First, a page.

Making Sense Out of the Ground Zero Mosque Mess
Tony BeamDr. Tony Beam's Weblog
- 2010 Aug 16
Let me begin by being clear…. building a mosque anywhere near ground zero demonstrates cruel insensitivity toward the families of both the victims and the heroes of the deadliest attack in history on American soil. It has rightly been compared to building a monument to Japanese Imperialism at Pearl Harbor or a placing a statue of Hitler at Auschwitz. The Muslim world, while publically feigning outrage at the opposition the mosque has generated is privately celebrating the irony of the most powerful county in the world allowing such an "in your face" display of Jihadist triumphalism.
Having said that, all the heated rhetoric being generated by the debate over this issue needs to be dialed back a level. In a country that cherishes freedom of religion, freedom of speech, and private property rights, the force of the government cannot undo some things that ought not be done. People still have the right to be wrong if they are operating within their constitutional rights and the scope of the law. I agree that ground zero is hallowed ground. But unless the U.S. government is willing to declare it and the surrounding area a nationally protected site, private property owners have a right to build whatever they want.
On Friday night President Obama spoke at the Iftar dinner, an evening ritual during Ramadan when Muslims break their daily fast with dinner after sunset. Concerning the Mosque being planned near ground zero the President said:
"Let me be clear. As a citizen, and as President, I believe the Muslims have the same right to practice their religion as everyone else in this country. And that includes the right to build a place of worship and a community center on private property in Lower Manhattan, in accordance with local laws and ordinances. This is America. And our commitment to religious freedom must be unshakable. The principle that people of all faiths are welcome in this country and that they will not be treated differently by their government is essential to who we are. The writ of the Founders must endure."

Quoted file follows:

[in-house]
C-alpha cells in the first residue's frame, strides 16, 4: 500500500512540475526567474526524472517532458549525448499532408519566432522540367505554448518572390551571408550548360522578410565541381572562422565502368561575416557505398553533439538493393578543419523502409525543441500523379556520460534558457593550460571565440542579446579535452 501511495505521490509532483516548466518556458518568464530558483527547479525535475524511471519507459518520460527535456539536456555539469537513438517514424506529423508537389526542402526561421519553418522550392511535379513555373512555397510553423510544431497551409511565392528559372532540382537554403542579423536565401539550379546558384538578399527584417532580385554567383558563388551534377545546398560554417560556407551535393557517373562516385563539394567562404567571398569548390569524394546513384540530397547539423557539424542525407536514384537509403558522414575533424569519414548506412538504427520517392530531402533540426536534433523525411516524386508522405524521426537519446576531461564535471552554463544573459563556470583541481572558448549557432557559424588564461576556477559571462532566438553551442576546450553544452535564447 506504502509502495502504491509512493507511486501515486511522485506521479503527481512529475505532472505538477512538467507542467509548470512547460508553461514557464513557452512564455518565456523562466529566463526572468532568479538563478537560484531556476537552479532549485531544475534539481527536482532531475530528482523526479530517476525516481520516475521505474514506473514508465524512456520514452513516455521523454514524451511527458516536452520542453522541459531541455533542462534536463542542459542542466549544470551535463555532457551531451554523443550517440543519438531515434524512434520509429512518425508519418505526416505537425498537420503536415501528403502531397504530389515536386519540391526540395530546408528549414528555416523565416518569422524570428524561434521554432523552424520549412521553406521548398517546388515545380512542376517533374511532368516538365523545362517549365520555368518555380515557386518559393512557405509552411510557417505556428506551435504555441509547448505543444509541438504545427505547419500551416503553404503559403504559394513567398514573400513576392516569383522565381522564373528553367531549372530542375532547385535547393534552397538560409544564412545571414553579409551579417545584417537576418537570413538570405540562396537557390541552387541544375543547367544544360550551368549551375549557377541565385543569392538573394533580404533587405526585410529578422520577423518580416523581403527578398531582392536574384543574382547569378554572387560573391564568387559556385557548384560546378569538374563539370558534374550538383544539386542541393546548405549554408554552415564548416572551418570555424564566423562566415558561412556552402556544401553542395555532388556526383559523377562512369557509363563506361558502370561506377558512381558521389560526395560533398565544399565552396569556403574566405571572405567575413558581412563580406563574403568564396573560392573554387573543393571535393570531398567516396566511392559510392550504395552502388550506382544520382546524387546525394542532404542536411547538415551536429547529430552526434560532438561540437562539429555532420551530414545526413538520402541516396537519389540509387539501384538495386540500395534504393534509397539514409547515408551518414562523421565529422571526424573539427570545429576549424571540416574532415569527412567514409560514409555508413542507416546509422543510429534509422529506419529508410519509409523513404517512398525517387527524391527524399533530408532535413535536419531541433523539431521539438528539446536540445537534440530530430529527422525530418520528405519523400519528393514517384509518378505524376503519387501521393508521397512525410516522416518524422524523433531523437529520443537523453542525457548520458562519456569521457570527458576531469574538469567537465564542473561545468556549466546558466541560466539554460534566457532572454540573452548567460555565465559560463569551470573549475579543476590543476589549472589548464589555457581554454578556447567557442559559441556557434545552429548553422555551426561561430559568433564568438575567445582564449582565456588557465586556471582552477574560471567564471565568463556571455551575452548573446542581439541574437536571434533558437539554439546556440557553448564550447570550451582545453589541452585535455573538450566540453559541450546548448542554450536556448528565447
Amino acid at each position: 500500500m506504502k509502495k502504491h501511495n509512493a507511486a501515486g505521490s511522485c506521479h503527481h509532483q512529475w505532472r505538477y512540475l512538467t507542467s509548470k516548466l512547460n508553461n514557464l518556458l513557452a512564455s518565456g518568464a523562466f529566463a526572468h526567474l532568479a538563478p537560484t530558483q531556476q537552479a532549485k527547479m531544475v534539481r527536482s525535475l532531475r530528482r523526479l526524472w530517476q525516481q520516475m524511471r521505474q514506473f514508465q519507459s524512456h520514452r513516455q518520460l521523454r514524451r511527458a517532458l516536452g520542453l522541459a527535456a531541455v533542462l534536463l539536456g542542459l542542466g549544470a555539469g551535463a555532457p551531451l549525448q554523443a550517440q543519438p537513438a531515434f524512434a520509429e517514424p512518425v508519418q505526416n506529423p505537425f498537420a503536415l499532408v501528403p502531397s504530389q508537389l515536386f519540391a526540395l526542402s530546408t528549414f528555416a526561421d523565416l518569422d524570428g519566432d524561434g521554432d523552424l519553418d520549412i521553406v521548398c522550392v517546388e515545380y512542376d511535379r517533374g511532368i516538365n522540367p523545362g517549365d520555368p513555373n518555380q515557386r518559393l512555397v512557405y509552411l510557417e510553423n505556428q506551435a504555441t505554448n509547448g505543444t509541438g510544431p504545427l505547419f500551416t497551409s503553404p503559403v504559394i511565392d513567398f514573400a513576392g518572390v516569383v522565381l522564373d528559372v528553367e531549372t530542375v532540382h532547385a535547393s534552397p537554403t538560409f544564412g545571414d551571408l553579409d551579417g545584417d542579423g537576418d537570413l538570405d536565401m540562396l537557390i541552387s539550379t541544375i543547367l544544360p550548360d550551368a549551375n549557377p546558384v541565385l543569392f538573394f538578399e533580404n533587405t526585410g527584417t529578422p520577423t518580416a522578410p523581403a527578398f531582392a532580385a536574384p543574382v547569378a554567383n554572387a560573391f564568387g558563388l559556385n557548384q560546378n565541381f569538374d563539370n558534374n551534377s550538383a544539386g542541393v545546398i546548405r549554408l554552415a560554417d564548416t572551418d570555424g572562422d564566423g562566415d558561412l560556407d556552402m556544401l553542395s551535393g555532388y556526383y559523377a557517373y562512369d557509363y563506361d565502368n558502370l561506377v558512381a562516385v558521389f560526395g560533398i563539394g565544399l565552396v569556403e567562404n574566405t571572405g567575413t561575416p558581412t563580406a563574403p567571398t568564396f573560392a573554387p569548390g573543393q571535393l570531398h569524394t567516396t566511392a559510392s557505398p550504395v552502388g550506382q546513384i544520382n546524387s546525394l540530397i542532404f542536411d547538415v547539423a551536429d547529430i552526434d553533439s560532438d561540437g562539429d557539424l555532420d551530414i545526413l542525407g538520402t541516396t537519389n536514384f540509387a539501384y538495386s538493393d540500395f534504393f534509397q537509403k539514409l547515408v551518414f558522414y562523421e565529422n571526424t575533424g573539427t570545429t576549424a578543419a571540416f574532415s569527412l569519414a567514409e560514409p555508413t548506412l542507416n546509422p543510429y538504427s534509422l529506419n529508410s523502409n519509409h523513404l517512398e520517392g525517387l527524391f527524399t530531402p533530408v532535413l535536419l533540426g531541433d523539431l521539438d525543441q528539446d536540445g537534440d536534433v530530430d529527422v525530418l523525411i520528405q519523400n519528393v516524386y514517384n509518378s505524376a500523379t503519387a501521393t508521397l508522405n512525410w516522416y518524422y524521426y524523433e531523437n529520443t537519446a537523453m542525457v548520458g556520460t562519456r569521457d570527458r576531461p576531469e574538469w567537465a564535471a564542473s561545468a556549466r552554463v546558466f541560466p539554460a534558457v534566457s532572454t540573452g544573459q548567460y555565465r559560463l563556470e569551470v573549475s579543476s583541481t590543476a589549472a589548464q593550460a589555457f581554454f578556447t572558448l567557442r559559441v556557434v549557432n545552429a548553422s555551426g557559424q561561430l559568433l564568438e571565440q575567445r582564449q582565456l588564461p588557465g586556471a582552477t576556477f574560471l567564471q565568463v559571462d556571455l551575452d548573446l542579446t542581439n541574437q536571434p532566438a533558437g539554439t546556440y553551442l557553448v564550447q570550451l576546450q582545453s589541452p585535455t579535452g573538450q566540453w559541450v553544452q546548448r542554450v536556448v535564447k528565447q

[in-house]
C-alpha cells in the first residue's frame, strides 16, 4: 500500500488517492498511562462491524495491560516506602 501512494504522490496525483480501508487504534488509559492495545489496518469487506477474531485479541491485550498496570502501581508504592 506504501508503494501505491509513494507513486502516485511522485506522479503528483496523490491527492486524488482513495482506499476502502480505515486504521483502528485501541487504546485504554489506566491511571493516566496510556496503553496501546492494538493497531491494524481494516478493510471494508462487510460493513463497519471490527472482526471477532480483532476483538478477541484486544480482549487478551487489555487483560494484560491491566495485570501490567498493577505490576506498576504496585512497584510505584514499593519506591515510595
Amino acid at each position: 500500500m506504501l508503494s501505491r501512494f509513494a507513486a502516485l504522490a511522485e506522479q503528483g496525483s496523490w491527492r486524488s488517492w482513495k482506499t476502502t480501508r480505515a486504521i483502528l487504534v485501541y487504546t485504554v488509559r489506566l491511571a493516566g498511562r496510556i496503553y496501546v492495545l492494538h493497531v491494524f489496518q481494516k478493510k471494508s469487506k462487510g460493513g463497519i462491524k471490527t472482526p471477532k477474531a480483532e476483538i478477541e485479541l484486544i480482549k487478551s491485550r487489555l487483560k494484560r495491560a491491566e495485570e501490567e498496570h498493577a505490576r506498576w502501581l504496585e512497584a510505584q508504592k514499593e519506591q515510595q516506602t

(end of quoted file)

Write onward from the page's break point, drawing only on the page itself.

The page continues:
His comments created a firestorm on the right. GOP Senator John Cornyn accused the president of being "disconnected from mainstream America." Former House Speaker Newt Gingrich tweeted on Saturday, "President Obama is profoundly wrong in misrepresenting the ground zero mosque. There is no issue of religious liberty." Former Alaska Governor Sarah Palin asked, "Mr. President, why are they so set on marking an area with a mosque steps from what you described, in agreement with many, as hallowed ground?"
Families of the victims of 9/11, already enraged by plans to build the mosque, reacted to President Obama's comments like salt being poured into an open wound. The group 9/11 Families for a Safe and Strong America released a statement saying Obama "has abandoned America at the place where America's heart was broken nine years ago, and where her true values were on display for all to see."
Those are strong words that reflect the depth of the emotional response the building of this mosque and community center has generated. Like Pearl Harbor, Ground Zero will forever be a symbol of those in the world who would extinguish the light of freedom and trample the rights of the individual. It will also represent the resilience of the American spirit and the resolve of the American will.
But Ground Zero must not become an excuse for taking away the rights of property owners because of their religious beliefs or because we are incensed by their lack of sensitivity. If the people behind the Cordoba Project are closet terrorists then let's clean out and the closet and close down the mosque. If it can be proven they intend to use the mosque and community center as an incubator for Islamic hatred against the United States the site should be cordoned off as a crime scene.
But if no criminal activity can be proven and no terrorist connection can be made, we must not call upon the forces of any government to prohibit the project. Freedom means being free to be wrong without being forced to be right by the strong arm of government. I am personally offended by those who think building this mosque on this particular site is a good idea. But I would rather be personally offended by a bad idea than to be part of the government enforcement of what it thinks is a good idea.
The President is certainly politically tone deaf on this issue but he also happens to be constitutionally correct. As Christians, we must not allow our emotions to guide our thinking when it comes to the understandably visceral response we have when we think about what happened on 9/11. Part of what makes our country different from every other country in the world is our ability to be offended without taking our offense out on those who have the right to be wrong. We should condemn the building of this mosque near hallowed ground. We should use all of our powers of persuasion to convince the owners of the property that nothing good can come from raising a symbol of the religion that inspired the death of so many within sight of their final resting place.
But when all the arguments have been made and all the pleading has been exhausted, we must respect and revere the fact that we live in a country where religious freedom and the right to private property must be protected even at the expense of our hurt and anger.